Although aggressive treatment may be the right path for certain patients upon positive diagnosis, active surveillance may be the best decision for those patients with slow-growing, organ-confined disease.
Active surveillance involves carefully monitoring your patient for signs of progression, which may include routine prostate-specific antigen (PSA) tests and digital rectal examinations (DREs). Based on these test results (and other factors, as appropriate), a repeat biopsy may also be warranted. If the cancer shows no sign of worsening, no aggressive treatment may be necessary.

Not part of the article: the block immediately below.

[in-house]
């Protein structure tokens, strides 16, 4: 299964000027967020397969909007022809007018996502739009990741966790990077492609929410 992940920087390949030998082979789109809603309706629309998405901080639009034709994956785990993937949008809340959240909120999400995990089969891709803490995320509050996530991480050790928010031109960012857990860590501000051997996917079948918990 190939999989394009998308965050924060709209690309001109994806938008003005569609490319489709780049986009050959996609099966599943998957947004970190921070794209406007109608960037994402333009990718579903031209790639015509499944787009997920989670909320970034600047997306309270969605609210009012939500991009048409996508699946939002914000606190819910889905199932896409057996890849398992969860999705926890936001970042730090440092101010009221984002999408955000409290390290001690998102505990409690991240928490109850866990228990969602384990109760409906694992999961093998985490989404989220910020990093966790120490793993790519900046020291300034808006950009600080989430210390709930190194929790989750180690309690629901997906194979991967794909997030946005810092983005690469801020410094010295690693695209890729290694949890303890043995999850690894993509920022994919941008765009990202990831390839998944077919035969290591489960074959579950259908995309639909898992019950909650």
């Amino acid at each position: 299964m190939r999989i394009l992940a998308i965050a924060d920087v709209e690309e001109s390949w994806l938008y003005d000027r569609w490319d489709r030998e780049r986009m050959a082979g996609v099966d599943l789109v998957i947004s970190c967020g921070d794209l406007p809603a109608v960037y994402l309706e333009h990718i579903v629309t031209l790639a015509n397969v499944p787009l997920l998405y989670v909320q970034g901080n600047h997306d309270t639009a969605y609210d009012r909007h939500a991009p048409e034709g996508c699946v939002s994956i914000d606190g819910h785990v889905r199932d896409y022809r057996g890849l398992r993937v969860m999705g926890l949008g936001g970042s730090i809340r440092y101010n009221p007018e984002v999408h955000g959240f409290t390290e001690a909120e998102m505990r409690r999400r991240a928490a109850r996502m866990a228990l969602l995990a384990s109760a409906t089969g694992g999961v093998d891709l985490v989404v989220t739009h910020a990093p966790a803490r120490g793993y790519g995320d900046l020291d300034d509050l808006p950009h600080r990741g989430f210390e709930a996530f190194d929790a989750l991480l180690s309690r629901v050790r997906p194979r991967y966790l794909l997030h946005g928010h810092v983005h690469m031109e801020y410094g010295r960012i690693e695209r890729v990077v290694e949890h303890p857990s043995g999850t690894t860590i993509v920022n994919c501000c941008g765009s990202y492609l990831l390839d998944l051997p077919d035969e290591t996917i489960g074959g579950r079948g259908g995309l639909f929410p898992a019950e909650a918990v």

Studies show that many more men are aggressively treated for prostate cancer than is necessary, resulting in unneeded life-altering side-effects and financial hardship. Approximately 30%-40% of men who have undergone surgical or other therapeutic interventions to treat their prostate cancers likely had indolent, slow-growing tumors that would never have become a threat to the man’s lifespan or health.1 The key is to identify those patients who in fact do not need to undergo aggressive treatment to preserve their health.
Advanced prognostics, such as ProMark, can provide the additional information needed to further stratify your patients and enable confident decision-making in aggressive treatment vs. active surveillance.
Make an informed decision.
- Learn more about ProMark (for Gleason 3+3 and 3+4 patients)
- Learn more about PTEN/ERG (for Atypical/HGPIN patients)
Next: Our Lab Services Overview